Victor Correa, Ph.D.

National Institutes of Health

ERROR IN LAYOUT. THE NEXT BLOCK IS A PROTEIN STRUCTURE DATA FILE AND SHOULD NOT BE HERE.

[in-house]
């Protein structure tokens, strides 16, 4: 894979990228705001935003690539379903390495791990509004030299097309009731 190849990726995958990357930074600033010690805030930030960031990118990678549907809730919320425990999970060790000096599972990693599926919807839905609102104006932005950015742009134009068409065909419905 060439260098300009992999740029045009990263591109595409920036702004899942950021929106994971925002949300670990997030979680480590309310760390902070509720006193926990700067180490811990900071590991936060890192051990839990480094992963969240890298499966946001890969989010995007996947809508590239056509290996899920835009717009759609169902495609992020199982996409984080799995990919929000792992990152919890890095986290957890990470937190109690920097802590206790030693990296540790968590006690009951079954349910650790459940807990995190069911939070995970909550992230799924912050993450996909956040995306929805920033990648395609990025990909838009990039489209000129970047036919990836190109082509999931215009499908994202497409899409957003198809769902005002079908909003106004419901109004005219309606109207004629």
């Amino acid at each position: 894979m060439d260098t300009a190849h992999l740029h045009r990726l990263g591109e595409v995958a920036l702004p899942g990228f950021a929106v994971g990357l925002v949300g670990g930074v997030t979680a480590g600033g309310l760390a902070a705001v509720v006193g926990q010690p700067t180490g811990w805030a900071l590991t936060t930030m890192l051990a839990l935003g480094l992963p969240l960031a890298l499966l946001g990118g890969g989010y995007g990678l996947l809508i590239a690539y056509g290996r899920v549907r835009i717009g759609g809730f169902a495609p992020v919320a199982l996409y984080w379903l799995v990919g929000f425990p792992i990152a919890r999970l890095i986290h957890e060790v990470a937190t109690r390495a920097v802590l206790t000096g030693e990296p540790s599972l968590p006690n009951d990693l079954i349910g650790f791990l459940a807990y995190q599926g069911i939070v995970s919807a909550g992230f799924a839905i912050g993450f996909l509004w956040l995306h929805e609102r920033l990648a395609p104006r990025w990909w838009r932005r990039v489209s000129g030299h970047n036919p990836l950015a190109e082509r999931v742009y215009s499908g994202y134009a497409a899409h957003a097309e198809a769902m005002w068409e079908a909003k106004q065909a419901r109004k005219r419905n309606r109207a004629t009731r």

Victor Correa attended undergraduate at the Universidad Metropolitana of San Juan (UMET) where he conducted research on benzimidazole compounds induced apoptosis in a variety of cancer cell lines. He completed his Ph.D. in Materials Science & Engineering at the University of Texas at El Paso (UTEP). My doctoral dissertation research goal was to develop an implantable scaffold for bone replacement capable of promoting vascular growth. As a post-doctoral research fellow at the UTEP,  I studied the biological basis of vulnerability to tobacco using animal models of nicotine dependence. At the National Institute of Mental Health, I led a research project to study changes in synaptic integration of neuronal networks during anhedonia (the inability to experience pleasure). Currently, I am working at the Office of Intramural Training and Education (OITE) at NIH. 

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